What is the irony of Miss Gates' statement?

Expert Answers
mrshh eNotes educator| Certified Educator

Miss Gates was Scout's schoolteacher.  One day during an in class discussion, the topic of Adolf Hitler came up.  Miss Gates expressed her dislike for Hitler.  She also showed her empathy for the Jews in Europe.  She compared the dictatorship of Germany to the democracy of the United States.  Miss Gates told her students that:

'"Over here [people] don’t believe in persecuting anybody. Persecution comes from people who are prejudiced.'"

Miss Gates made it clear that prejudiced individuals treated groups of people badly.  She also stated that such things were against the beliefs of the United States.

Scout approached Jem one day with a question.  On the last day of the trial, she had overheard Miss Gates talking.  Her teacher had stated that it was "'time somebody taught [black people] a lesson, they were gettin‘ way above themselves.'"  She then expressed her disapproval of the idea that someday black people may want to marry white people.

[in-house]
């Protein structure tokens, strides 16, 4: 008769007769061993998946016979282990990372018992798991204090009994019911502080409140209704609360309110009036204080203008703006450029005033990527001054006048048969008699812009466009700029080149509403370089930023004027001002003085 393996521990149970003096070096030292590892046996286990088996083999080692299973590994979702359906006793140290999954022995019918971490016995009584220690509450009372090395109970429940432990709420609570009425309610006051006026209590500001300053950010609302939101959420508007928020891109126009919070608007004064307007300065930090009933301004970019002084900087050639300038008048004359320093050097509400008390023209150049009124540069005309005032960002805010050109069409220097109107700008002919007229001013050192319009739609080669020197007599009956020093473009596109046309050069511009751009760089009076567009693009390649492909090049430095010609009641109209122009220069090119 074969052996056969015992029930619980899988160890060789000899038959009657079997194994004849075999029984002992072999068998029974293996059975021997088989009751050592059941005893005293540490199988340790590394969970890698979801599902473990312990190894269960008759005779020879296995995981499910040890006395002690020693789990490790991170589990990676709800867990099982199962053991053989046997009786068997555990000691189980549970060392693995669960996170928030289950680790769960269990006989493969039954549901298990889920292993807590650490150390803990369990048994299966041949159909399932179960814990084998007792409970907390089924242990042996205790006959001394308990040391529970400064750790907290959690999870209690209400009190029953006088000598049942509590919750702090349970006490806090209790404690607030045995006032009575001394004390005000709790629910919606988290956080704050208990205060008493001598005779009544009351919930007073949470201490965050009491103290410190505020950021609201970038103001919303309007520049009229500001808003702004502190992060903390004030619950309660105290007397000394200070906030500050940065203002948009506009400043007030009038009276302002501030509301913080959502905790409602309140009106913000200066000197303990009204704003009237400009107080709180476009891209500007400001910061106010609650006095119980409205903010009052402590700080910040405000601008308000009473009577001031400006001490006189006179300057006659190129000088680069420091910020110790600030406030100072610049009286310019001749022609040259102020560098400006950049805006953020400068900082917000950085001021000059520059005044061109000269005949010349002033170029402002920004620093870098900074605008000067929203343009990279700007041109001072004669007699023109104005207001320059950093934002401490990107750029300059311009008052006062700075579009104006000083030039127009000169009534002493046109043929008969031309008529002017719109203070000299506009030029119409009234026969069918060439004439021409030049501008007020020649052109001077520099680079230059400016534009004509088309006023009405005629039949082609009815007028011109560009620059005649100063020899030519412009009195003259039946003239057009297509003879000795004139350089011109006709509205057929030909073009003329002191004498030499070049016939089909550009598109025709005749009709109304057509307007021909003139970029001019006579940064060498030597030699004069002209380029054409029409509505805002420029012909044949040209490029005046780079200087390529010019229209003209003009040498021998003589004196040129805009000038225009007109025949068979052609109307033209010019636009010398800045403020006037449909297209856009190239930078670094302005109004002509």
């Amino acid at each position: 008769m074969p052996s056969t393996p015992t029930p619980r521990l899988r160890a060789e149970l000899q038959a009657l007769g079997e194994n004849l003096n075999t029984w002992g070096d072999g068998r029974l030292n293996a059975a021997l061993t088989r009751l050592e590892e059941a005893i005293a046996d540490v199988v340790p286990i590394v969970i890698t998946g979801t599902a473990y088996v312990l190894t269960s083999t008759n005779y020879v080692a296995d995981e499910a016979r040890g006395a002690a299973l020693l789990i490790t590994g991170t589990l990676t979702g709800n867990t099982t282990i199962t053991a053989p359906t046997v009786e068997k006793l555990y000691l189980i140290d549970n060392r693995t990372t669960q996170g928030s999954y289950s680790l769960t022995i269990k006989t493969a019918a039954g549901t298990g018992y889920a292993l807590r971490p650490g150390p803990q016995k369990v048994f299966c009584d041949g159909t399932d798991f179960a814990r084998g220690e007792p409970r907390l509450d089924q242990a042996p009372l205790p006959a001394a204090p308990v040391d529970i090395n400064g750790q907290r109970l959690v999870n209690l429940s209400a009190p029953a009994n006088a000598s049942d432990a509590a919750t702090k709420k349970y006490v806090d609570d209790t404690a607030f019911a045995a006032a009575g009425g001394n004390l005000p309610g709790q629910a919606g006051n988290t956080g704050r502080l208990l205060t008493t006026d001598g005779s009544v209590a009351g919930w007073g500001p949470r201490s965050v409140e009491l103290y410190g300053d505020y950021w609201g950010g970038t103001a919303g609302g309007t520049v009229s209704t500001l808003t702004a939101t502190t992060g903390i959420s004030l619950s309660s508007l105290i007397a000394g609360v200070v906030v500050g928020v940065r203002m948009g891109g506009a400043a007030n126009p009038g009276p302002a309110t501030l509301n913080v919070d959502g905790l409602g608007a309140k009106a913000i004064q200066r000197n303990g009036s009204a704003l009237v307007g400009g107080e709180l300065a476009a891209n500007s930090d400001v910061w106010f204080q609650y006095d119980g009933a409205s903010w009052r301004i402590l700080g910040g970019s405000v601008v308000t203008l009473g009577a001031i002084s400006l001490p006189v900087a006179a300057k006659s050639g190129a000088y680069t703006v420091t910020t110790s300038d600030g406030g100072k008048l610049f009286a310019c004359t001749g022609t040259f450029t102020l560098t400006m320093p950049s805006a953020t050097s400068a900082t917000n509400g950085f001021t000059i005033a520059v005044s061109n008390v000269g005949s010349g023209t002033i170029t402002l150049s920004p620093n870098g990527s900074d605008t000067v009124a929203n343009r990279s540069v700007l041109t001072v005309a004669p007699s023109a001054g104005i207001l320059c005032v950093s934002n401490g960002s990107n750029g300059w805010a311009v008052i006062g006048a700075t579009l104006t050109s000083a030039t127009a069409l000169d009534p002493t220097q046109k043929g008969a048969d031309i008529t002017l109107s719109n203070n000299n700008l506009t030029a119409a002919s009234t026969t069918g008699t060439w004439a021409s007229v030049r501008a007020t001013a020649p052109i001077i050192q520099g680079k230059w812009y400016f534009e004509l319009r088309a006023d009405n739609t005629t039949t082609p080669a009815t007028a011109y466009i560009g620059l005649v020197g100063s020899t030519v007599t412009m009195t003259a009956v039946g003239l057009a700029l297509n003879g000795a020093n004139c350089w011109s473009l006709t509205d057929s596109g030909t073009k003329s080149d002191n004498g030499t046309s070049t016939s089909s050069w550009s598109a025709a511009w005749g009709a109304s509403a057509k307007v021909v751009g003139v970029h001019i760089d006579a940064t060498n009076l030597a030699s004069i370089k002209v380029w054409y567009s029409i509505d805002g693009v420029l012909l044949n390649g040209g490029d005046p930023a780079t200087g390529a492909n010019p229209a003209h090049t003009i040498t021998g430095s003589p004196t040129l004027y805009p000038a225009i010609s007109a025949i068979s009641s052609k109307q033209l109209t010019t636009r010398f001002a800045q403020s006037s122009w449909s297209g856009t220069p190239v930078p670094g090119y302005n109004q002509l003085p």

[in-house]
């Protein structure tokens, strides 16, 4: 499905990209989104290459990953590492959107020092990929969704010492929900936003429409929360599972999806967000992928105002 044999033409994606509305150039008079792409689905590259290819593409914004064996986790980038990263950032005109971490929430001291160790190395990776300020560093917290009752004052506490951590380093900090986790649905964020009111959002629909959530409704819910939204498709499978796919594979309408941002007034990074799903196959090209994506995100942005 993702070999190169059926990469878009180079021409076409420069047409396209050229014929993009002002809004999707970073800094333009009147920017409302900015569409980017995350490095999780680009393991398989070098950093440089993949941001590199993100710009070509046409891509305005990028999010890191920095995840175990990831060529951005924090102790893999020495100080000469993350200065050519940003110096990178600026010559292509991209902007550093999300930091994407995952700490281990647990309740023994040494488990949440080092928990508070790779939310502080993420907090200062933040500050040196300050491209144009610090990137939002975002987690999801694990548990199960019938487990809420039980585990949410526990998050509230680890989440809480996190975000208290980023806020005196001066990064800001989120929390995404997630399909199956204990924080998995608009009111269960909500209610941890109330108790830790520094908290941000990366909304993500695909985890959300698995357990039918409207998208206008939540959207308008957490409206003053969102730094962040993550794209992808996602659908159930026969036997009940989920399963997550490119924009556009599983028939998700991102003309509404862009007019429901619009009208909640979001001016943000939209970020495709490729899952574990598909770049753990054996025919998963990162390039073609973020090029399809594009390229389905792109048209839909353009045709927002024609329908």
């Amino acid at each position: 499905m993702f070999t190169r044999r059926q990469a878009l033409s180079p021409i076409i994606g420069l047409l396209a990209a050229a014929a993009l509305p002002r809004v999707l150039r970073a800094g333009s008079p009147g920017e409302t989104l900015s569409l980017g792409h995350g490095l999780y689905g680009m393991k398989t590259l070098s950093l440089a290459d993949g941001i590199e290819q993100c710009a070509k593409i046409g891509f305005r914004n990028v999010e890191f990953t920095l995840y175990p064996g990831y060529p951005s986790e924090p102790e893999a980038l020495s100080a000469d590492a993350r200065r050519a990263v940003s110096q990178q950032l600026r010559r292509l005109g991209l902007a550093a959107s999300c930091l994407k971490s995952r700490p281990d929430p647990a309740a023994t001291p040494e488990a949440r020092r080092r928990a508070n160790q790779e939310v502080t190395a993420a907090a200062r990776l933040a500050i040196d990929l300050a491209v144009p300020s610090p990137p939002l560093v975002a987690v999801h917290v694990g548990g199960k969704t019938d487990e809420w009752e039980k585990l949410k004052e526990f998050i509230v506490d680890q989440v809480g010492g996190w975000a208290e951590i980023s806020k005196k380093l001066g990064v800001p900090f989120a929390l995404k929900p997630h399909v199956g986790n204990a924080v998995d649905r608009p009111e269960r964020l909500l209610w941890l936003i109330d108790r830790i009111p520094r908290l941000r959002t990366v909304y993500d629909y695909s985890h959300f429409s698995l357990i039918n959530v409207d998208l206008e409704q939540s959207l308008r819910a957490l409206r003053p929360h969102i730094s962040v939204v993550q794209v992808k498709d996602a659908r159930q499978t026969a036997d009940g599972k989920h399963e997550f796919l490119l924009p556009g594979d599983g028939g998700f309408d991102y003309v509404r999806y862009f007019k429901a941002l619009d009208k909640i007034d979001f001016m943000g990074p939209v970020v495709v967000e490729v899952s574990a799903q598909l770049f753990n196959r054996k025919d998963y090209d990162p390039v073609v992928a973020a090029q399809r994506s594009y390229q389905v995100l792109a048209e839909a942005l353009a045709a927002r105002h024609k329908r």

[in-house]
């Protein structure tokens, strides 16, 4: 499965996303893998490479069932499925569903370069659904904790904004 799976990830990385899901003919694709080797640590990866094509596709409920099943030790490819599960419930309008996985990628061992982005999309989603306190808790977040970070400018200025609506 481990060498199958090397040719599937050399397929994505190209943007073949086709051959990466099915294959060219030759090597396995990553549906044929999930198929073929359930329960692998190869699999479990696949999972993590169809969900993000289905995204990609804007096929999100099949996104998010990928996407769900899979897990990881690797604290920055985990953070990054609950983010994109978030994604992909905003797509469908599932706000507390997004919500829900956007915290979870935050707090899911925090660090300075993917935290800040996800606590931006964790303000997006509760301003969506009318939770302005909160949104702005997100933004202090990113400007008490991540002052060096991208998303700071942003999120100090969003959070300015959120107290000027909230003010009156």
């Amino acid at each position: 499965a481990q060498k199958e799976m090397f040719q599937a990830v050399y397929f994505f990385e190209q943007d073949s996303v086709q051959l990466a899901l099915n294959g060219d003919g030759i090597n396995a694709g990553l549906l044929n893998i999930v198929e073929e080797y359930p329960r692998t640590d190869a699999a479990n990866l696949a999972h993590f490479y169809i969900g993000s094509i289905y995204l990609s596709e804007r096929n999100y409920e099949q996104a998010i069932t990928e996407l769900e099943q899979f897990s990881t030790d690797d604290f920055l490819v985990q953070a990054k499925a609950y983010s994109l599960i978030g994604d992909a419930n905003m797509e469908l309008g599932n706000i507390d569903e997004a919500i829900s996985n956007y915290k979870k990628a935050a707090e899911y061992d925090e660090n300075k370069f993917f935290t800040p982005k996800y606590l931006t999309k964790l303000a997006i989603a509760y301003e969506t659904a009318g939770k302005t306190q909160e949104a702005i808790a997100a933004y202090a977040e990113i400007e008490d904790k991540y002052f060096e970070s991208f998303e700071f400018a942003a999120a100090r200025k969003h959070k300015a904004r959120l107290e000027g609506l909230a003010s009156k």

These statements were puzzling to Scout.  How could Miss Gates protest the persecution of the Jews, and yet speak to condescendingly of black people?  She wondered how Miss Gates could "'hate Hitler so bad'" and then speak of those in her own community in such a terrible way.  Miss Gates had stated that anyone who persecuted a group was prejudiced.  She also had said that such a thing was not tolerated in the United States.  Despite her words, black people in Maycomb and many other places were treated poorly.

Read the study guide:
To Kill a Mockingbird

Access hundreds of thousands of answers with a free trial.

Start Free Trial
Ask a Question